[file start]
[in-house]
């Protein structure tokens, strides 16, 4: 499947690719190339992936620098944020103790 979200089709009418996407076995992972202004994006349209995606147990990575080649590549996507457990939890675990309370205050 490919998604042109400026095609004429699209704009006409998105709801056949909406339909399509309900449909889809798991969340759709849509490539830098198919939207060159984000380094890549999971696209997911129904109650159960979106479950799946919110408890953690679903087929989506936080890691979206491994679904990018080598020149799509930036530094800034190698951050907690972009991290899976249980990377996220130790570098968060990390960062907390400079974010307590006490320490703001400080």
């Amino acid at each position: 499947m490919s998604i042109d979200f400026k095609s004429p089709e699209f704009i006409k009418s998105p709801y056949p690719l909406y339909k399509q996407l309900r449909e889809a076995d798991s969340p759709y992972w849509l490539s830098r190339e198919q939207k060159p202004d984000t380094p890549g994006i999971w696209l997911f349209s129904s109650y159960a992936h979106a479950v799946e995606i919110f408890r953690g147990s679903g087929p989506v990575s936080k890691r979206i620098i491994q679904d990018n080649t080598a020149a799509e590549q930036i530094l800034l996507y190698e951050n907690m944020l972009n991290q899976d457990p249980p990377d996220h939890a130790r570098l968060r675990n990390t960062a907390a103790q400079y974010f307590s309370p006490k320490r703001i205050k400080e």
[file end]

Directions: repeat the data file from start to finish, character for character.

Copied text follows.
[in-house]
């Protein structure tokens, strides 16, 4: 499947690719190339992936620098944020103790 979200089709009418996407076995992972202004994006349209995606147990990575080649590549996507457990939890675990309370205050 490919998604042109400026095609004429699209704009006409998105709801056949909406339909399509309900449909889809798991969340759709849509490539830098198919939207060159984000380094890549999971696209997911129904109650159960979106479950799946919110408890953690679903087929989506936080890691979206491994679904990018080598020149799509930036530094800034190698951050907690972009991290899976249980990377996220130790570098968060990390960062907390400079974010307590006490320490703001400080």
């Amino acid at each position: 499947m490919s998604i042109d979200f400026k095609s004429p089709e699209f704009i006409k009418s998105p709801y056949p690719l909406y339909k399509q996407l309900r449909e889809a076995d798991s969340p759709y992972w849509l490539s830098r190339e198919q939207k060159p202004d984000t380094p890549g994006i999971w696209l997911f349209s129904s109650y159960a992936h979106a479950v799946e995606i919110f408890r953690g147990s679903g087929p989506v990575s936080k890691r979206i620098i491994q679904d990018n080649t080598a020149a799509e590549q930036i530094l800034l996507y190698e951050n907690m944020l972009n991290q899976d457990p249980p990377d996220h939890a130790r570098l968060r675990n990390t960062a907390a103790q400079y974010f307590s309370p006490k320490r703001i205050k400080e």